Over the past decade, opiate addiction rates have seen new highs as new types of prescription pain pills flood the market. What starts out as a recreational activity can quickly turn into an everyday habit, at which point the body has come to depend on the drug’s effects.
In the case of severe addiction, both the body and the mind come to depend on opiates. At this point, the addict believes he or she needs the drug to make it through the day. Once a person develops a severe addiction problem, attempts to stop using likely prove unsuccessful even in cases where drug treatment help was sought in the past.
According to the North Carolina Department of Health & Human Services, the more severe the addiction the greater the need for inpatient methadone treatment. Someone who’s made multiple failed attempts to stop using may well benefit from inpatient methadone treatment.
Someone who’s abused opiates for any length of time has experienced the emotional ups and downs that come with chronic drug use. Opiates inflict the greatest degree of damage on the brain’s chemical system, the same system that regulates emotions and thought processes. In effect, opiates create a state of chemical imbalance where emotional instability and mental confusion take root.
Over time, chemical imbalances in the brain worsen to the point where other psychological disorders can develop. For these reasons, inpatient methadone treatment programs treat a person’s addiction problem as well as any psychological disorders caused by long-term drug use. In doing so, inpatient methadone treatment programs can greatly reduce the likelihood of relapse by eliminating much of the emotional discomfort associated with the co-occurring condition.
Psychosocial Treatment Interventions
Psychosocial treatment interventions make up a large part of any addiction treatment program. This is especially the case with inpatient methadone treatment. Psychosocial interventions work to help addicts replace the addiction mindset with healthy coping skills and behaviors.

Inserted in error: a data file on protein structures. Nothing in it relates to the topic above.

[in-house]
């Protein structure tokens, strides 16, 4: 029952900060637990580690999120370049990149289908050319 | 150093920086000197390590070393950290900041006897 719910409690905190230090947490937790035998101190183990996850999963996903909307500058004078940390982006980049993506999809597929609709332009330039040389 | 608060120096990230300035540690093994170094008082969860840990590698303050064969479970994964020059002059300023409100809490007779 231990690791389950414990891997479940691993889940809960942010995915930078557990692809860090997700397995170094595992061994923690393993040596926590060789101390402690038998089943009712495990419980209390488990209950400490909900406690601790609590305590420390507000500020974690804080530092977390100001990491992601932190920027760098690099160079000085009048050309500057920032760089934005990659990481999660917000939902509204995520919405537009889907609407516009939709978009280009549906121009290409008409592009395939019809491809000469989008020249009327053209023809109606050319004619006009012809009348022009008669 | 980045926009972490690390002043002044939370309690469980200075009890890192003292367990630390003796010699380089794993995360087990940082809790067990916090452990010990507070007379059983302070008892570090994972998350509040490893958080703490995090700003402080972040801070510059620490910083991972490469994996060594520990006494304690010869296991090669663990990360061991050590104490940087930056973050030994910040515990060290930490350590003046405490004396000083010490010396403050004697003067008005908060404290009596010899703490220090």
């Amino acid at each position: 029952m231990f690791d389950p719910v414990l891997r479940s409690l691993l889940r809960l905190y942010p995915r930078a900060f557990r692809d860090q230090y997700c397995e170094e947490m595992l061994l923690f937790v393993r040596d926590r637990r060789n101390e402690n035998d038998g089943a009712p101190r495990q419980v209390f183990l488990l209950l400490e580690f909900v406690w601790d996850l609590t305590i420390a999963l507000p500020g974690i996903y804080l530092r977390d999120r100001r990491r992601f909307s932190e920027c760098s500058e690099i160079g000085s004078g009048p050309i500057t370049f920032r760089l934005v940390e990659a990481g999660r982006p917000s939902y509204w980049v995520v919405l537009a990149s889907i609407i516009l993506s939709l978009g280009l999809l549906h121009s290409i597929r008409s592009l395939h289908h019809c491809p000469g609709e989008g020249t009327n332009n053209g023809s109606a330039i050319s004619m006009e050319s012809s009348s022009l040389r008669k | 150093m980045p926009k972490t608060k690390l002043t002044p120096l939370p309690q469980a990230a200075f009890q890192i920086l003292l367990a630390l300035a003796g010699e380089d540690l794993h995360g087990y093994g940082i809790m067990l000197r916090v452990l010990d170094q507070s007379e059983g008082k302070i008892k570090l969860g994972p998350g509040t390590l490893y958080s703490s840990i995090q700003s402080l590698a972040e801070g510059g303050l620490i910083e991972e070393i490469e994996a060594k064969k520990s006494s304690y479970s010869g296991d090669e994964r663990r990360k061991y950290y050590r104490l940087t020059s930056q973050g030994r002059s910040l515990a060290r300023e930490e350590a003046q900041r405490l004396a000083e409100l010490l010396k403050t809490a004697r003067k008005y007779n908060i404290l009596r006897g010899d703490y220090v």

The types of psychosocial interventions used in inpatient methadone treatment may include –
- Individual psychotherapy
- Support group work
- Drug education counseling
- Group therapy
Long-Term Maintenance Treatment
For many in recovery, withdrawal and cravings aftereffects make it especially difficult to maintain ongoing abstinence. Since most people who enter inpatient methadone treatment struggle with chronic addiction problems, many programs offer long-term methadone maintenance treatment options.
In order to provide the level of treatment a person needs, inpatient programs may well administer methadone for the duration of the program and then refer a person to a local methadone treatment facility afterwards.
Long-term maintenance treatment may also include other types of referrals depending on a person’s individual treatment needs. Referrals may be made for –
- Ongoing psychotherapy
- Continued attendance at local 12 Step support group meetings
- Ongoing medication treatment for co-occurring conditions
Ultimately, determining whether inpatient methadone treatment is right for you has as much to do with the severity of your addiction as it does your personal preference. What’s most important is getting the level of treatment most needed to ensure continued abstinence after drug treatment ends.